A Biological Approach to Change Leadership for Education

Macquarie University

September 2015

“When the rate of external change exceeds the rate of internal change, it’s bad for business” (Dan Cathy, 2009).


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Change management is a recent phenomenon developed by consulting firms in the United States in the late 1980’s and not fully adopted as a field of business until 2011 (Prosci, 2015). The growth of this industry mirrors growth in the volatility of the market during the same time period. Between 1985 and 2006 Standard and Poor’s risk ratings changed from 41% low risk and 35% high risk to 13% low risk and 73% high risk (Colvin, 2006). Bill Ford of Ford Motor Company poignantly summarized the implications of this changing environment by saying, “The business model that sustained us for decades is no longer sufficient to sustain profitability.” Unshielded from the impact of a demand-driven economy, educational institutions face a similar scenario, which requires them to redefine their understanding of change as a process.

Although it may be more widely recognized today, grappling with the implications of change is not a recent phenomenon. Ancient philosophers recognized the significant impact of change upon the identity of objects and individuals. Kirk (1951) used Plato’s reference to Heraclitus to show the idea that all things are in a constant state of change. Heraclitus is the philosopher who is credited with saying “you cannot step into the same river twice.” He was attempting to prove that despite its ever-changing nature, the river was still a river. Kumar (2003) showed that Buddhist thought holds strongly to this idea of impermanence, however without the requirements of a linear model. As Mortensen described (unpublished), within Buddhist philosophy, “identity over time does not exist.” Variability within existence is inevitable and follows a cyclical pattern like the water cycle. Similarly, as a condition of its existence, an organization or organism must remain in a constant state of change.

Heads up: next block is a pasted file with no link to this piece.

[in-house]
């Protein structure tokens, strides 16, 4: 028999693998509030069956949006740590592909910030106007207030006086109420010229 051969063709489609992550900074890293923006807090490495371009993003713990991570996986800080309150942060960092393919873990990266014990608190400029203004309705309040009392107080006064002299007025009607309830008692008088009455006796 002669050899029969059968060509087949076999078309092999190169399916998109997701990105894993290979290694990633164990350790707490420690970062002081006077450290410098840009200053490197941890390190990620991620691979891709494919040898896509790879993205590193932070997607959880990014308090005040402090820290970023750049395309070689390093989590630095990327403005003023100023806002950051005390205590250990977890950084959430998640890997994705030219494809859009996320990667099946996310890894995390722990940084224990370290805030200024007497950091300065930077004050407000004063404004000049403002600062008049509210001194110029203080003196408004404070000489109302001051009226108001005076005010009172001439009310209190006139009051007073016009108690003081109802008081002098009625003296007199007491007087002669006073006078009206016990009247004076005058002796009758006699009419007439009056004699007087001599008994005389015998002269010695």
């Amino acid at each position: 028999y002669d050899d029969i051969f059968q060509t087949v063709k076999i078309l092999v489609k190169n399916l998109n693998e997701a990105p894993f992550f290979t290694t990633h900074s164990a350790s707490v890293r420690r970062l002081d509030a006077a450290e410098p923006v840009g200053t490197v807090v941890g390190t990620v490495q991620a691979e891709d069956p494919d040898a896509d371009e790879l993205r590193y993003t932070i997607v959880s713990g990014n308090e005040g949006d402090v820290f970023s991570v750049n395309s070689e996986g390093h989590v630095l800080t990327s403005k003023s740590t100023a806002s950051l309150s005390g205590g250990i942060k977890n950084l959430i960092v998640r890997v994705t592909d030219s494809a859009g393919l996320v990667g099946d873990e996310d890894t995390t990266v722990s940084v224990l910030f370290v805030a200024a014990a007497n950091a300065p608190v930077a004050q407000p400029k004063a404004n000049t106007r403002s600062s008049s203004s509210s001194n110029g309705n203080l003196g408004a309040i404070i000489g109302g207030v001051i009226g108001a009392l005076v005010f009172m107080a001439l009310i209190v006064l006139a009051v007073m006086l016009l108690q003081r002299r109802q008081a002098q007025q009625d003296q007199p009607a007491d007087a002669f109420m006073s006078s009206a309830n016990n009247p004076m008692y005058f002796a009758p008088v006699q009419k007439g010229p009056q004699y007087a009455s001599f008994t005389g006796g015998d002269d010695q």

Charles Darwin attempted to apply this concept to biology through his observation of microevolution taking place within the Galapagos Finches. Though these birds shared a common ancestry with other finches, they had adapted to their various environments in ways that ensured their survival (Darwin, 2009). Unfortunately, on a macro-scale this explanation becomes overly simplistic. At higher levels of change, “Un-predictability appears as an emergent property of systems that are predictable on a lower level” (Auyang, 1998). Likewise, Bennett (2010) cited several studies to show that “the link between environmental change and evolutionary change is weak – not what Darwinists might have predicted.” In fact, within complex ecosystems, he showed, the internal DNA of the organism may provide a more useful explanation of change than the external circumstances.

Borrowing from Bennett’s model, organizational change may depend more heavily on random chaos than on predictable variables of adaptation. Bennett provided three reasons for this: changes to one part of a system effects the other parts; the type of response is dependent upon initial conditions; and from the fractal perspective it is possible to trace a change backward but not to predict it forward because the model will be different. Fortunately, although “predicting chaos is hard, controlling chaos is easy” (Hubler, Foster, & Phelps, 2007). Thus, Colvin (2006) has recommended that organizations embrace the challenge of getting comfortable with chaotic growth.